Even as our household observed a formal week of mourning for Portia, a beautiful Greyhound who died needlessly because:
1.A neighbor carelessly let his dog out of the yard while rolling a trash can to the curb in front of his house.
2. Our Leash Law Authority had imposed NO penalty WHATSOEVER on the SAME DOG, SAME NEIGHBOR less than three years earlier when the SAME DOG ravaged our great Greyhound, Zephyr,
purposely unleashed dogs continue to be potential threats to themselves and others here in our little suburban city.
These dogs are frequently under the "care" of humans who declare, "My dog ALWAYS obeys me!"
I pause here, dear reader, to let you ponder the IDIOCY of such a declaration.
In another case, major injury was sustained by a dog whose adult owners stated that their children had been left to care for said dog--and its companion. We're talking HUSKIES, not Toy Poodles or Shih Tzus. But then, I also have neighbors who think that children can adequately supervise a MASTIFF.
The first instance of unleashed dogs involved two Huskies. Friends of Friends of Portia might recall a Husky puppy who cried pitifully on Thanksgiving Eve and shortly thereafter through an afternoon and early evening. My repeated calls to Escondido Humane Society resulted in an officer being sent to the Husky's home to counsel the family on the responsibilities of dog ownership.
Evidently, the family's solution to the problem was to purchase a second Husky to keep the first one company. That solution worked--as far as the crying Husky was concerned.
However. Confining TWO young Huskies in a back yard for long periods of time is not the job for children.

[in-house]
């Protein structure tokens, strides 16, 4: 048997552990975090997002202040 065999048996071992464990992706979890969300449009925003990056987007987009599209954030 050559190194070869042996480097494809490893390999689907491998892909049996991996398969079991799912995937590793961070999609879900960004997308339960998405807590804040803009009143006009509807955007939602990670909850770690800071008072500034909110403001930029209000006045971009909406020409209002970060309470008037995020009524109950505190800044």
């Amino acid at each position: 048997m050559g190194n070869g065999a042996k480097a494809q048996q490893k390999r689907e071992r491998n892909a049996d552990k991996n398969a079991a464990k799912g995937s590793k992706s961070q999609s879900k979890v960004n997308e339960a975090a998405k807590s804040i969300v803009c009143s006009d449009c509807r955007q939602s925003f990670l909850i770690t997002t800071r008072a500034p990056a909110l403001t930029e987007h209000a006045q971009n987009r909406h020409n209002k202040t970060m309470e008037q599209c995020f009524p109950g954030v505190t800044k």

Two Friends Of This Blog and true dog lovers were on their way one evening to pick up another friend from the airport. They had had just turned onto the main road out of our sub-division when they witnessed two Huskies running across the four lane, divided road, right into the path of an oncoming car. The Husky who had cried all Thanksgiving Eve was hit, resulting in multiple injuries, including a broken pelvis. My friends facilitated rescuing the dog and getting him to emergency veterinary care.
The good news is that the dog will survive. The hope is that this episode will motivate his owners to take a serious look at their responsibilities as dog owners. Meanwhile, there is one traumatized car driver who did all she could to stop in time. But laws of physics are laws of physics.
Same Friends of Portia. Same major thoroughfare. A Sunday morning and my friends were walking their three Miniature Dachshunds on a pedestrian path that runs parallel to four lanes of traffic.
Who should appear, but Marilyn's and my old acquaintance from Tuesday morning walks in the park. On this occasion, he was accompanied by his wife/lady friend and his Herding Dog--off leash! Is there some macho issue about walking your dog on-leash in the presence of your love interest?
My friends scooped up their little dogs and reminded the man that he was in violation of San Marcos Leash Laws. He insisted that all the law requires is that the dog be "properly restrained", and his was, because (you guessed it)"My dog always obeys me."
Too bad my friends had not witnessed this man chasing madly after the dog "who always obeys him" the day that the dog was chasing Mallards in the park.